The Plank

Today's Polls: All Tied Up

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By any and all polling-based metrics, the race for the White House is
extremely tight. However, we present three slightly different
projections of the November outcome, and they each tell a slightly
different story:Our
popular vote projection shows a literal tie, with each of Barack Obama
and John McCain projected to earn 48.5 percent of the vote, and
third-party candidates receiving a collective 3 percent.Things
get confusing, however, when looking at the electoral college. We
project Obama to earn slightly more electoral votes on average.
However, we also project John McCain to win the election slightly more
often. What accounts for the discrepancy? Obama's wins tend to be
larger, and McCain's tend to be smaller. If Obama wins this election by
between 7 or 10 points, there are very few high-EV states that he won't
be able to put into play; even something like Texas is probably
winnable. If McCain were to win by that margin, on the other hand, he
would still almost certainly lose New York, he would almost certainly
lose Illinois, and he would almost certainly lose California. Those
states represent 107 electoral votes that are essentially off-limits to
McCain, even on his very best days.But when the election is
close -- and this is the case that we really care about -- McCain has
appeared to develop a slight advantage in the electoral math. There are
several states on our map that are colored light pink, meaning that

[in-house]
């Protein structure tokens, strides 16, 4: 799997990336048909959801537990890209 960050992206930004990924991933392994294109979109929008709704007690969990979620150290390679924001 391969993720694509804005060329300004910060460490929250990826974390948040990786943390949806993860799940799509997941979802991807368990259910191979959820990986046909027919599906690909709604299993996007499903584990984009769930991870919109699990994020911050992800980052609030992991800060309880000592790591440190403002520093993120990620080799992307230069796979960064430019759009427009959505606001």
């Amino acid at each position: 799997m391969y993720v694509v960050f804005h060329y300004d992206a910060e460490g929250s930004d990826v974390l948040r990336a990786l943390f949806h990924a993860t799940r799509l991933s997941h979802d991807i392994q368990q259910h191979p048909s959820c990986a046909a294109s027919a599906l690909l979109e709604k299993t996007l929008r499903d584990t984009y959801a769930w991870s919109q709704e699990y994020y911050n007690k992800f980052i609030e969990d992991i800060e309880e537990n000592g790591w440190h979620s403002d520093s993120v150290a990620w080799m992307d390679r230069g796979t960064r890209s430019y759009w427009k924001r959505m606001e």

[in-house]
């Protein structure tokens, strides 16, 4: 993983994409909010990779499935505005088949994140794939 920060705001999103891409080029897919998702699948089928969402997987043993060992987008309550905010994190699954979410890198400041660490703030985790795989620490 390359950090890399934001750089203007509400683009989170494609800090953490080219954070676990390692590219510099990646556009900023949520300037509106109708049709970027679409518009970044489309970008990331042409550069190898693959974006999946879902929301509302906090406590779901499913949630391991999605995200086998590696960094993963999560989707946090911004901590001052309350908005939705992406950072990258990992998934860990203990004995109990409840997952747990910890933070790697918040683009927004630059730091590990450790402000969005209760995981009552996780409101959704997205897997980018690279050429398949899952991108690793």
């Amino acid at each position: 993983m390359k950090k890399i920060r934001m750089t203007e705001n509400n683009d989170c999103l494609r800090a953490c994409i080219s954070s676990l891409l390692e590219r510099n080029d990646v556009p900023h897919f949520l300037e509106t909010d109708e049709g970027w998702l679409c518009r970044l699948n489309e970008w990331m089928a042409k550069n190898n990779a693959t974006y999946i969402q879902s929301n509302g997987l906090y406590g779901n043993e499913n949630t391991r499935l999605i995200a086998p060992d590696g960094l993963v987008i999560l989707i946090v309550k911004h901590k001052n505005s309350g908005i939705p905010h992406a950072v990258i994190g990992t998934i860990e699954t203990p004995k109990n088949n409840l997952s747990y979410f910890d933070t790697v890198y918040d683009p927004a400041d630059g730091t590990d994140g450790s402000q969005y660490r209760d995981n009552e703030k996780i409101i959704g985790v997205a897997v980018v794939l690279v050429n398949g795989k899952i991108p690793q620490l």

they tip very slightly to the Republicans; these include Colorado,
Ohio, Virginia, Florida, Montana and Nevada, in each of which Obama has
better than a 25 percent chance of winning, but less than a 50 percent
chance. There are a fairly large number of scenarios, then, where Obama
comes tantalizingly close to a victory, but loses several different
battleground states by mere points or fractions thereof. This dynamic
is fairly fluid, however, and if Obama were able to get a toehold
somewhere like Colorado or Virginia, it could quickly reverse itself.Does all of this mean that you should short Obama in the futures markets, which still show him as roughly a 60:40 favorite?Not
necessarily. Our model accounts for the topline results of the polls in
as comprehensive a way as is possible, but it does not account for
nonpolling factors such as turnout and ground game, macroeconomic
conditions, or the probability of certain future events (like the
conventions) tending to favor one or another candidate. The Obama
campaign, I think, has good reasons not to panic; the facts and figures
that we hear about their ground game in off-record conversations never
fail to impress, and the campaign has a keen sense of how to play out
the rest of the political calendar, in contrast to recent weeks where
they had let McCain dictate the narrative. But the McCain campaign,
just as surely, has reason to be pleased. Their candidate was never
going to win a blowout election, but they are setting themselves up
well to win a close one.Finally, here are the state polling results, which we'll simply present today as a data dump. --Nate Silver

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